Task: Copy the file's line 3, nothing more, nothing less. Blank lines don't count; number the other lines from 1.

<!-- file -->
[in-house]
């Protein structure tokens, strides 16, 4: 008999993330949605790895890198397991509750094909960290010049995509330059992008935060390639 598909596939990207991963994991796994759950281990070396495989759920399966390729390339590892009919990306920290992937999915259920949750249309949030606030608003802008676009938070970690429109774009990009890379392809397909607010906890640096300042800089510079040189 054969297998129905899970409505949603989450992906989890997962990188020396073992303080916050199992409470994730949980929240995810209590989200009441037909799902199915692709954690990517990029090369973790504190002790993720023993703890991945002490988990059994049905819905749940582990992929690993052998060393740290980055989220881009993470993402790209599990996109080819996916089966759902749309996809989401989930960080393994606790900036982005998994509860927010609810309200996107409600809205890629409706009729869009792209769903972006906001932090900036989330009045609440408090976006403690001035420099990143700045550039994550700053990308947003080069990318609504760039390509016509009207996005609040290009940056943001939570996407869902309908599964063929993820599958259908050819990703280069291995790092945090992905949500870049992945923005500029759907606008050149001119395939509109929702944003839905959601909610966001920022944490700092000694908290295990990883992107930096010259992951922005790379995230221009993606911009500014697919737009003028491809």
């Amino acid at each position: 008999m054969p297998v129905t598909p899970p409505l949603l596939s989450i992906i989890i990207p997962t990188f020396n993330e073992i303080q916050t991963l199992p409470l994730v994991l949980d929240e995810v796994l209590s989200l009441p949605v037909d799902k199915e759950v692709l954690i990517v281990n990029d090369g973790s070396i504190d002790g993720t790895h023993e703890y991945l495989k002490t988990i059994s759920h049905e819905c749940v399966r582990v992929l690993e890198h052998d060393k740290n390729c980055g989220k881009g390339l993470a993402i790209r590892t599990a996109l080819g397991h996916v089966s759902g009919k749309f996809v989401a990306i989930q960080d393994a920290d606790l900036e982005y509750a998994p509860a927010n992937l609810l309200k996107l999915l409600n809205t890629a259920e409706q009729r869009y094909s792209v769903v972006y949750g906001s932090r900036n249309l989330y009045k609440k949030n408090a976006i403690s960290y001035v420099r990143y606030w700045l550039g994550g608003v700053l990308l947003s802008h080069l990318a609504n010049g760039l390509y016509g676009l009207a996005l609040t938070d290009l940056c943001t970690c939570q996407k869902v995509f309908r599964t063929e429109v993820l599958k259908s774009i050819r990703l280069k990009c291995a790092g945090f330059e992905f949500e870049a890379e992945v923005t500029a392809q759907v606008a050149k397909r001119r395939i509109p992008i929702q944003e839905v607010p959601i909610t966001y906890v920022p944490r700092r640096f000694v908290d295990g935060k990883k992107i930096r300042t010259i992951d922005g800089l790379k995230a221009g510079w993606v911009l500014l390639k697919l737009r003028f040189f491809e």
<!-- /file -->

């Amino acid at each position: 008999m054969p297998v129905t598909p899970p409505l949603l596939s989450i992906i989890i990207p997962t990188f020396n993330e073992i303080q916050t991963l199992p409470l994730v994991l949980d929240e995810v796994l209590s989200l009441p949605v037909d799902k199915e759950v692709l954690i990517v281990n990029d090369g973790s070396i504190d002790g993720t790895h023993e703890y991945l495989k002490t988990i059994s759920h049905e819905c749940v399966r582990v992929l690993e890198h052998d060393k740290n390729c980055g989220k881009g390339l993470a993402i790209r590892t599990a996109l080819g397991h996916v089966s759902g009919k749309f996809v989401a990306i989930q960080d393994a920290d606790l900036e982005y509750a998994p509860a927010n992937l609810l309200k996107l999915l409600n809205t890629a259920e409706q009729r869009y094909s792209v769903v972006y949750g906001s932090r900036n249309l989330y009045k609440k949030n408090a976006i403690s960290y001035v420099r990143y606030w700045l550039g994550g608003v700053l990308l947003s802008h080069l990318a609504n010049g760039l390509y016509g676009l009207a996005l609040t938070d290009l940056c943001t970690c939570q996407k869902v995509f309908r599964t063929e429109v993820l599958k259908s774009i050819r990703l280069k990009c291995a790092g945090f330059e992905f949500e870049a890379e992945v923005t500029a392809q759907v606008a050149k397909r001119r395939i509109p992008i929702q944003e839905v607010p959601i909610t966001y906890v920022p944490r700092r640096f000694v908290d295990g935060k990883k992107i930096r300042t010259i992951d922005g800089l790379k995230a221009g510079w993606v911009l500014l390639k697919l737009r003028f040189f491809e």